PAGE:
There’s something inherently pleasing about dining al fresco around a campfire—a tumbler of your favorite beverage in hand, the smell of grilled burgers in the air, s’mores ingredients standing by.
But cooking outdoors fills plenty of folks with anxiety. After all, it’s quite different from cooking in a fully-stocked and well-equipped kitchen. Fortunately, there are plenty of ways to make your next meal at the campground less stressful and more satisfying. It just requires more preparation, organization, and the right ingredients.
Plan and pack
Start by making a plan and getting organized. The key to achieving both is to keep it simple, says Steve Corso, founder of Outdoor Eats, a website full of recipes and education for cooking outdoors. It all starts with planning simple one-pot meals like chili or pasta, he says—that way, you don’t have to take a bunch of equipment along.
The classically-trained chef also recommends limiting recipes to those requiring 10 ingredients or less, and cooking times shorter than 30 minutes. After all, when dinnertime rolls around in the outdoors, you’ll probably want to kick back and relax—not slave over the camp stove.
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Make a list of recipes you’ll make while camping. Make sure there are a lot of overlapping elements so you don’t have to pack your whole fridge. Continue by listing the ingredients to prepare your meals. Writing a packing list will ensure you don’t forget anything important. Then, check the directions and jot down a list of the tools you’ll need. Make sure to include often-forgotten utensils, like can and bottle openers.
Once you’ve gathered everything you need, keep it organized, either by meal or by type. For example, you could keep breakfast essentials in one storage tub or tote, and dinner ingredients in another. Alternatively, if overlapping ingredients make it hard to categorize your food, keep spices, oils, and sauces in one box, dry ingredients in another, and snacks in another. This will help you prepare a meal with ease as it’ll prevent you from having to dig through bags trying to find the garlic powder or pasta.
Finally, if you have a reliable way to keep perishable ingredients chilled, like a cooler filled with ice or a portable electric fridge, prep as much as you can before you leave home. This will help cut down cooking time while also streamlining the entire process. Chop vegetables, pre-cook ingredients that take a long time to simmer, like rice (it will also save you stove fuel), and pre-mix ingredient-heavy dressings, marinades, or spice mixes.
As for the food, fresh ingredients can elevate the whole outdoor dining experience, so don’t be afraid to ditch instant and freeze-dried items for the real thing.
“Many veggies last quite a long time without refrigeration,” Corso says. So feel free to pack items like carrots, snap peas, bell peppers, and other fruits and vegetables with long shelf lives.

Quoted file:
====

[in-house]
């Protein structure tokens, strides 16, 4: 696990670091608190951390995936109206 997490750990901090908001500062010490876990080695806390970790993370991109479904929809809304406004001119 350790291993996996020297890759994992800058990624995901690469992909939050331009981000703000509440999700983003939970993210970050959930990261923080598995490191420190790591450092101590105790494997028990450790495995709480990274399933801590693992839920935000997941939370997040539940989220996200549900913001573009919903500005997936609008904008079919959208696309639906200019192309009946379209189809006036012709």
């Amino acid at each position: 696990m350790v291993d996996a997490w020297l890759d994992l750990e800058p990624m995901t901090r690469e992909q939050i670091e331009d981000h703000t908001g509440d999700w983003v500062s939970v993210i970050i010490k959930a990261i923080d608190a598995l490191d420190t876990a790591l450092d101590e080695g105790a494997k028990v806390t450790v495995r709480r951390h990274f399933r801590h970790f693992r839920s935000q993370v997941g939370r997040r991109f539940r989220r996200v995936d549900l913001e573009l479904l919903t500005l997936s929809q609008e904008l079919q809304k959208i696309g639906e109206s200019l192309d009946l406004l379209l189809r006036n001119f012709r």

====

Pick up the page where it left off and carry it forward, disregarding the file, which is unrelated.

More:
As for items that you’ll need to keep cold, like meat, dairy, or pre-cooked ingredients, keep your cooler well-stocked with ice. Consider an electric cooler that acts like a fridge for longer trips, or swap those ingredients out for shelf-stable alternatives, like foil pack chicken or packaged or freeze-dried beans and chickpeas.
Corso also recommends bringing spice mixes instead of individual spices. In addition to being easy to pack and use, he explains that “they provide a lot of flavor for not a lot of space or waste.”
And whatever you do, don’t forget the acid. Vinegar, lemon, and lime, even powdered sumac, can really bring a dish together. According to Corso, it introduces a top note of freshness that counteracts rich and fatty flavors to create balance.
Bring the right equipment
Unless you’re planning to cook over your campfire, you’ll need to keep a few things in mind when picking the right stove.
There are plenty of varieties available: from compact backpacking stoves that take up almost no room in your trunk to full-size grills with gas burners. But the most popular option for camping is a two-burner, propane-powered camp stove, which is easy to use and transport, and provides even, consistent heat for everything from boiling to sauteing.
When it’s time to purchase one, Corso recommends looking for a sturdy model, possibly one that folds up like a suitcase for easy transport. If you’re camping with one or two people, you may be tempted to get a smaller stove, but you should take into account that size matters for more than just the dinner headcount. Some camp stoves are so compact you may not be able to fit two large pans or pots next to each other at the same time, making the cooking process a whole lot slower, so make sure to test the fit before you get yours.
Stove in hand, it’s time to select your cookware. Corso’s tools of choice include a cast-iron skillet (in the 19-inch to 12-inch range) and 4-quart pot for car camping. Choose lighter, more compact cookware if you’re backpacking. That will be good for two to four people, but the size will vary depending on the number of campers in your group.
Once you have the basics, you can equip your cooking arsenal with more specialty items, like a griddle if you plan to make pancakes or even a portable pizza oven.
And when dinnertime rolls around at the campground, have fun with it. After all, eating doesn’t have to be just a necessity—it should be a flavorful and enjoyable compliment to every excursion outdoors.